So, does the BSA believe that business cloud services should limit accounts to one simultaneous login? "It's an interesting question," BSA’s Reid said. "I think it's based on each individual business model and how each company wants to deliver its product and charge for it.
Cloud Sherpas' Hoff said whatever a software vendor decides, the cloud ultimately gives it more control over the product. "There is a lot more capability for organizations to control their own destiny," he said. "Any company that's starting out today is going with SaaS. You rarely see new desktop software coming out with just the old model."
That said, Hoff believes cloud apps and SaaS models are completely foolproof when it comes to abuse. "I do agree there are new sets of challenges with cloud," he said.
Along with sharing login credentials, the BSA highlighted the possibility of "dark clouds" that provide unfettered access to unlicensed software. Unlike digital lockers and file hosting services like Megaupload, where users can simply upload/download pirated content, public or private dark clouds can be used to deliver pirated software-as-a-service. Similarly, the BSA says "gray clouds" can be used by enterprises to take legally purchased software and offer it to more users than the licenses allow.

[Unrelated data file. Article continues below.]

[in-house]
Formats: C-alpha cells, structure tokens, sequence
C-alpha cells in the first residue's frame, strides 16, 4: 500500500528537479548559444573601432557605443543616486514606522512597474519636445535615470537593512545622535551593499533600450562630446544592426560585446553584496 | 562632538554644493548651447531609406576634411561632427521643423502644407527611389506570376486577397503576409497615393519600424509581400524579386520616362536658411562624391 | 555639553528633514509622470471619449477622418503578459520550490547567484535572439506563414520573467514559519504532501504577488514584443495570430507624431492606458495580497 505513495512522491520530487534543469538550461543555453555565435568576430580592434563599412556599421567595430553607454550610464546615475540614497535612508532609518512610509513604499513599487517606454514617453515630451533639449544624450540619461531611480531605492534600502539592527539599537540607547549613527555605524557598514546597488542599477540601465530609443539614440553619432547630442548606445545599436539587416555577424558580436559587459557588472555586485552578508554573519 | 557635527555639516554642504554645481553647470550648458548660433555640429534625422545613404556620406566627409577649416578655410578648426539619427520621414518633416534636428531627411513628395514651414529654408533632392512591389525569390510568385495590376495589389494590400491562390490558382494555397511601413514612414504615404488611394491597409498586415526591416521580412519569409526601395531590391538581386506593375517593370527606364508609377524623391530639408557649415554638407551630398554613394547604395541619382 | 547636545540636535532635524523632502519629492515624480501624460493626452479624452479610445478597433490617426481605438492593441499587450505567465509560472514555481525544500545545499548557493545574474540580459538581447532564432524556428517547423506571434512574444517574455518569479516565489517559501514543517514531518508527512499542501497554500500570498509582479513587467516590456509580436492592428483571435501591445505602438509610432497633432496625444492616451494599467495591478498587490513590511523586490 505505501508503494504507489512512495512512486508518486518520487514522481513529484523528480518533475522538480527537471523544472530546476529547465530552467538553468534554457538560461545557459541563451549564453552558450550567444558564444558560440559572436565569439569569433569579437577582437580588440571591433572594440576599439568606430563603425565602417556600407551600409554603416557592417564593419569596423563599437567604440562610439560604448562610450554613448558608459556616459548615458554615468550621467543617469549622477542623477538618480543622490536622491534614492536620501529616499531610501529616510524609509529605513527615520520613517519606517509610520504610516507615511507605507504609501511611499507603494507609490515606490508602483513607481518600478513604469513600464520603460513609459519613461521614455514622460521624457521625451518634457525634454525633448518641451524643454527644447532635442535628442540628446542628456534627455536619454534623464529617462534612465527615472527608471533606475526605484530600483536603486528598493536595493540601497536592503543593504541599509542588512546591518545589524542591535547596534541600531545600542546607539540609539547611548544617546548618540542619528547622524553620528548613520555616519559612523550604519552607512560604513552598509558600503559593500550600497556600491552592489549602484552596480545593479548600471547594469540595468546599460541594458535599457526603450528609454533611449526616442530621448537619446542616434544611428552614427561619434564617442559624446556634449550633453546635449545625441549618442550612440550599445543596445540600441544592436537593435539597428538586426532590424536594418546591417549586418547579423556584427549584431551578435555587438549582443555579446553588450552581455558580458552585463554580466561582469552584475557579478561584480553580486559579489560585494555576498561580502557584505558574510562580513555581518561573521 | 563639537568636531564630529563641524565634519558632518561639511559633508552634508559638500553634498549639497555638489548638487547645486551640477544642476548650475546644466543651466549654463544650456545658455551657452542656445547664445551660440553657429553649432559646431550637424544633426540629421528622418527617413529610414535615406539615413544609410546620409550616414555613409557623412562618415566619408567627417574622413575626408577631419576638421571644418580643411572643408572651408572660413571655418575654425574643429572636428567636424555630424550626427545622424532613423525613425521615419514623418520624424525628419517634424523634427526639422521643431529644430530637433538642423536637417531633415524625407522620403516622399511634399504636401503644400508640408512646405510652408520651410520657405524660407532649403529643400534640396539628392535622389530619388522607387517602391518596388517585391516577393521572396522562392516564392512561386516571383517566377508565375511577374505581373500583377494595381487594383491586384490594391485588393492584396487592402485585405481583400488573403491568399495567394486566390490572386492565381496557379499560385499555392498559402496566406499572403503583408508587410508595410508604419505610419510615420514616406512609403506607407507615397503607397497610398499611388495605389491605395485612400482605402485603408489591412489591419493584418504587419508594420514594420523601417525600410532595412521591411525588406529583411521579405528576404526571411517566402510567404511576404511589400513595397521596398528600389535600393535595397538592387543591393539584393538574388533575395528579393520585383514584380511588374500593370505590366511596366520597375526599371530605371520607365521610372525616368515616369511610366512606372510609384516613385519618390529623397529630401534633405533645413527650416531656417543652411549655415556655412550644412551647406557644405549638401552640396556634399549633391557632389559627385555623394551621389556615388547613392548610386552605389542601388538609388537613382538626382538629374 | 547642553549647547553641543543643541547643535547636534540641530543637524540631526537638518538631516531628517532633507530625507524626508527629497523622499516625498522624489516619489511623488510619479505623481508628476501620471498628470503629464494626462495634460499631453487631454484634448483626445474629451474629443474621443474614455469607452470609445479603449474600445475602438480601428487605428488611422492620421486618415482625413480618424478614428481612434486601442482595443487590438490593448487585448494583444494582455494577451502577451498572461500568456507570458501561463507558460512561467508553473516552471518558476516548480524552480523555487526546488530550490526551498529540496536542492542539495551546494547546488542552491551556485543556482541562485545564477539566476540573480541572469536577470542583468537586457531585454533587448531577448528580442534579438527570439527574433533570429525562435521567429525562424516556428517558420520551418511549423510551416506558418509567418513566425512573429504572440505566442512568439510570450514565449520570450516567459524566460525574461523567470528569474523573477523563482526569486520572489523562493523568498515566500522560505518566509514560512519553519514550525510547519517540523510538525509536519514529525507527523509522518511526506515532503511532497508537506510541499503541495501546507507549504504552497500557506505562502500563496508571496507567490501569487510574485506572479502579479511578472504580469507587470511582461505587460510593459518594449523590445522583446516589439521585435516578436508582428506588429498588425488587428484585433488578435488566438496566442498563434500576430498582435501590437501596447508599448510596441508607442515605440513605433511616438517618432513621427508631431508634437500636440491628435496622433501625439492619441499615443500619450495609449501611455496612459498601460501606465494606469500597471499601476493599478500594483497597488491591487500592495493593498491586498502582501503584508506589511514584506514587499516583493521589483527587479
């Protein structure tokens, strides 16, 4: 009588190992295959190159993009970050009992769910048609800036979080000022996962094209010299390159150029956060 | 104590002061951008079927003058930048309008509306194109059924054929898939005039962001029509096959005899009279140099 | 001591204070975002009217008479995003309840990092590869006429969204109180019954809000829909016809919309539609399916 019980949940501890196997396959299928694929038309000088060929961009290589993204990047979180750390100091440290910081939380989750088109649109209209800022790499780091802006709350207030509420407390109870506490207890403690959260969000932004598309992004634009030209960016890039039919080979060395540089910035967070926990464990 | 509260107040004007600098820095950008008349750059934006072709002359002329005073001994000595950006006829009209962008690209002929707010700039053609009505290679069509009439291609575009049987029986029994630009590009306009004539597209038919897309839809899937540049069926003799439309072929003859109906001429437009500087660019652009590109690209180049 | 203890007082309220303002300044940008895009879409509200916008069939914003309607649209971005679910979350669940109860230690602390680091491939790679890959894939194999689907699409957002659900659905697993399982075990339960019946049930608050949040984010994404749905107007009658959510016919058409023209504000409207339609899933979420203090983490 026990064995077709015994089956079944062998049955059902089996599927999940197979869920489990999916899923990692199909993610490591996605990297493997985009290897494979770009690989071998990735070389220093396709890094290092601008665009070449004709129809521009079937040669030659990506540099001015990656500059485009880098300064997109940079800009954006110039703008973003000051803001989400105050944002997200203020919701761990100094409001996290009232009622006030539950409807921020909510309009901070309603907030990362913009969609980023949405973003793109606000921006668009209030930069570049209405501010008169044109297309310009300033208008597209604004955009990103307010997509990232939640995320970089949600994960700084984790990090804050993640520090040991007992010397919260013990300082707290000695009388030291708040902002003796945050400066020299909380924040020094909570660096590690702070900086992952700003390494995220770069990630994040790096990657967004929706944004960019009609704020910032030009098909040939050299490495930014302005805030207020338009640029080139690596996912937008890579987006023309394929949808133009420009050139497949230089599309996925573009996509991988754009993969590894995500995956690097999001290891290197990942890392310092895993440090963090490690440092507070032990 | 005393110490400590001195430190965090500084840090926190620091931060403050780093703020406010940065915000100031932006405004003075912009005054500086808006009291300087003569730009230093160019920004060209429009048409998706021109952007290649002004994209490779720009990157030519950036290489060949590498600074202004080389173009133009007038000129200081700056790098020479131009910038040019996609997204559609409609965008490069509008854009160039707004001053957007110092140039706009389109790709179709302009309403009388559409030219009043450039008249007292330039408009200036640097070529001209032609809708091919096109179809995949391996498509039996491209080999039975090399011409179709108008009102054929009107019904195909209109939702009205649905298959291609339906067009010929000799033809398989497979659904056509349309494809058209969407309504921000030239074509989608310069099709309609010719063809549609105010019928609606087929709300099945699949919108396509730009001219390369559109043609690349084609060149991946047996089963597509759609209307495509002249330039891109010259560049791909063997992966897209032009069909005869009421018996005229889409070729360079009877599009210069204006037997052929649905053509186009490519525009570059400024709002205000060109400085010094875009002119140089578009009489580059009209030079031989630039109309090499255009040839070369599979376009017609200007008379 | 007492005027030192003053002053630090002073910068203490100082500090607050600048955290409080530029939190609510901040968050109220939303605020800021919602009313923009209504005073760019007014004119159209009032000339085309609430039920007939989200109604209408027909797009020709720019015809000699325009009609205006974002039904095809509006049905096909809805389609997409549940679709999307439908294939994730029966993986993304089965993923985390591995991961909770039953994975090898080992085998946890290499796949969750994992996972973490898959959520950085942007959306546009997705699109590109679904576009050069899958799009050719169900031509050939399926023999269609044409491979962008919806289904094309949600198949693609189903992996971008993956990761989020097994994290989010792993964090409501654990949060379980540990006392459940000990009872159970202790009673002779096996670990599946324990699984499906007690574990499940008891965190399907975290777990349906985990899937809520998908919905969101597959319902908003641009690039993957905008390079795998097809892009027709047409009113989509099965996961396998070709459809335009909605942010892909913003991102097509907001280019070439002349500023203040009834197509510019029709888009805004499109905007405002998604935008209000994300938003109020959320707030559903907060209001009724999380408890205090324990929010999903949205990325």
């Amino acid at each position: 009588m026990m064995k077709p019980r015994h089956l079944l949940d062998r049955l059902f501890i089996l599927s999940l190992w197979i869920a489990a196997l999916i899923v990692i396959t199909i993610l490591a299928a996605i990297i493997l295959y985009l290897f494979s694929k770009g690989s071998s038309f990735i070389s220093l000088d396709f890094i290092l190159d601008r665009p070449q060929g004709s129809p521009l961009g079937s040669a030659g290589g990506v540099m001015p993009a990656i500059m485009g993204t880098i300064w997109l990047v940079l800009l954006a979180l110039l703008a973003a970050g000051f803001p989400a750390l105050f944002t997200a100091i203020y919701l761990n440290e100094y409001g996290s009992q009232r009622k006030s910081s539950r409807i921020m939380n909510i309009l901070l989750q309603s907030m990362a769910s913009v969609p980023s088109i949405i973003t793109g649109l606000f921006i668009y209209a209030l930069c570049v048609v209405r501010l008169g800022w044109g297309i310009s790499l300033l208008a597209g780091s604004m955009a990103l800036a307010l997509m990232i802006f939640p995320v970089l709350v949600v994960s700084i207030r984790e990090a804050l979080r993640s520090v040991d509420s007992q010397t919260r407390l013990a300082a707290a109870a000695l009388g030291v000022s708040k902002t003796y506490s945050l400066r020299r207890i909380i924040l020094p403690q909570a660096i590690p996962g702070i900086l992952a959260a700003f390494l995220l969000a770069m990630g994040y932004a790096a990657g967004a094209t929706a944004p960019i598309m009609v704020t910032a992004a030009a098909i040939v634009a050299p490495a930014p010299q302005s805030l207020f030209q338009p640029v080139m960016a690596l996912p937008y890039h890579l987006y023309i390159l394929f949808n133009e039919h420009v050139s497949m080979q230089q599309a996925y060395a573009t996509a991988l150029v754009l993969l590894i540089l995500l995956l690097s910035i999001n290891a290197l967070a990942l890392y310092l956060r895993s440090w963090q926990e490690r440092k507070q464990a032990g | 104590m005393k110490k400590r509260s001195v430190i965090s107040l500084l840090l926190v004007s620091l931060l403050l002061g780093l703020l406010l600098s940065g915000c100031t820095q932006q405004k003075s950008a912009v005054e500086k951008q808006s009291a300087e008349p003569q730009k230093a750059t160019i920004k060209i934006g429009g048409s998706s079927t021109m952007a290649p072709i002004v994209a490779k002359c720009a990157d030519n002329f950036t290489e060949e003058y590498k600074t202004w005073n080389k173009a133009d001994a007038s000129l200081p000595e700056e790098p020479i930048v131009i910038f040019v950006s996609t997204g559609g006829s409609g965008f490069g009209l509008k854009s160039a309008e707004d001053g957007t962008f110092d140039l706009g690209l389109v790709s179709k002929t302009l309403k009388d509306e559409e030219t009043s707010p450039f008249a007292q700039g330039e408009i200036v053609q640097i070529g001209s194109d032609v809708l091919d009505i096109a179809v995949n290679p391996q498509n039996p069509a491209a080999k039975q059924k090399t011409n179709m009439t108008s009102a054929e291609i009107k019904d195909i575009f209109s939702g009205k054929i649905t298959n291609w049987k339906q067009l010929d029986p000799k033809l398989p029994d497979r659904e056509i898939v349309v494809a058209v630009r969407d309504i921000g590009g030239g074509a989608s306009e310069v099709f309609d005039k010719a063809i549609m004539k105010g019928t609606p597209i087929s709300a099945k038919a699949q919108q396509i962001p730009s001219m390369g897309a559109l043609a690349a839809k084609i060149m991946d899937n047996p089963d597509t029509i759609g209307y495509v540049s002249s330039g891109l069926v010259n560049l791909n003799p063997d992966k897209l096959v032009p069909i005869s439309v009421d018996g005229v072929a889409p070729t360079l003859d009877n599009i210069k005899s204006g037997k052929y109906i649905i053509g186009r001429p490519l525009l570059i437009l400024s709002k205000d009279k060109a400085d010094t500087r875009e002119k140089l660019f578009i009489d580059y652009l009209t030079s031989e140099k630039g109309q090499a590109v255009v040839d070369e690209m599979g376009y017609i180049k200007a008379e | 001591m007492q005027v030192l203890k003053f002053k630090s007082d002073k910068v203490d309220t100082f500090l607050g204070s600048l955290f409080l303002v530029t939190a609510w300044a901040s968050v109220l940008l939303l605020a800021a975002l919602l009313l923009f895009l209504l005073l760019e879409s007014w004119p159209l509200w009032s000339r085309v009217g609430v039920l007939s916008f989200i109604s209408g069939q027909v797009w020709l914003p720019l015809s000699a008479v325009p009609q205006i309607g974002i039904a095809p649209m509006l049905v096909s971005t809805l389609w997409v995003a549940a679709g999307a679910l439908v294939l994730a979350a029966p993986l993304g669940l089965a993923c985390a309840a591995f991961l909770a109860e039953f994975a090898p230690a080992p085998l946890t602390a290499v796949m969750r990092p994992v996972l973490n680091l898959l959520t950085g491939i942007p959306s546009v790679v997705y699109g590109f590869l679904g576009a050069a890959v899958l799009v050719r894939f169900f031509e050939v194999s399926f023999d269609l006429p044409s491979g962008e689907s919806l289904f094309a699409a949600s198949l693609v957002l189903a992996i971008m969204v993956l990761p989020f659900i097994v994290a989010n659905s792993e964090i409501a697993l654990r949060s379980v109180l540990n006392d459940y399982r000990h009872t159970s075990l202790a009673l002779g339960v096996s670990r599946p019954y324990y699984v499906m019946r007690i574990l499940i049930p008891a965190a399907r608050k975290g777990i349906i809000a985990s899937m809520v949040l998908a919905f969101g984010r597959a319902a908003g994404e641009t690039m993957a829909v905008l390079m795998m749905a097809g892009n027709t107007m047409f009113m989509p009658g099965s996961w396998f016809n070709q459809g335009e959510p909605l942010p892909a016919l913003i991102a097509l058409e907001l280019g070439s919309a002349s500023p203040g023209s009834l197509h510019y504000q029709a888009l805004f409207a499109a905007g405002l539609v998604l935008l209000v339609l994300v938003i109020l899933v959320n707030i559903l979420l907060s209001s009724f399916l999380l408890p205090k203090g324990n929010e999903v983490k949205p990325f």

While the BSA's survey did not include any data on dark clouds or gray clouds, the organization is touting such activity as a major concern. "What we're seeing mostly today is credential sharing, but we're watching dark clouds very closely because it's the ripest area for enterprise [license] abuse," Reid said.
But, Bi101’s Lalor said coordinating credential sharing is hard enough for some businesses, and he doesn't see more companies being able to successfully build private dark or gray clouds. In addition, corporate clouds are still in their infancy; CRN sister publication InformationWeek recently reported that just 21 percent of businesses have private clouds in place now, according to InformationWeek's 2012 Private Cloud Survey.
But, the BSA believes as more companies embrace the cloud and more software vendors build out their applications for cloud and SaaS models, the risk of abuse will increase. "All of these software companies, our members included, are moving to the cloud," Reid said. "And, what we've heard from our members is that they are concerned."
PUBLISHED AUG. 23, 2012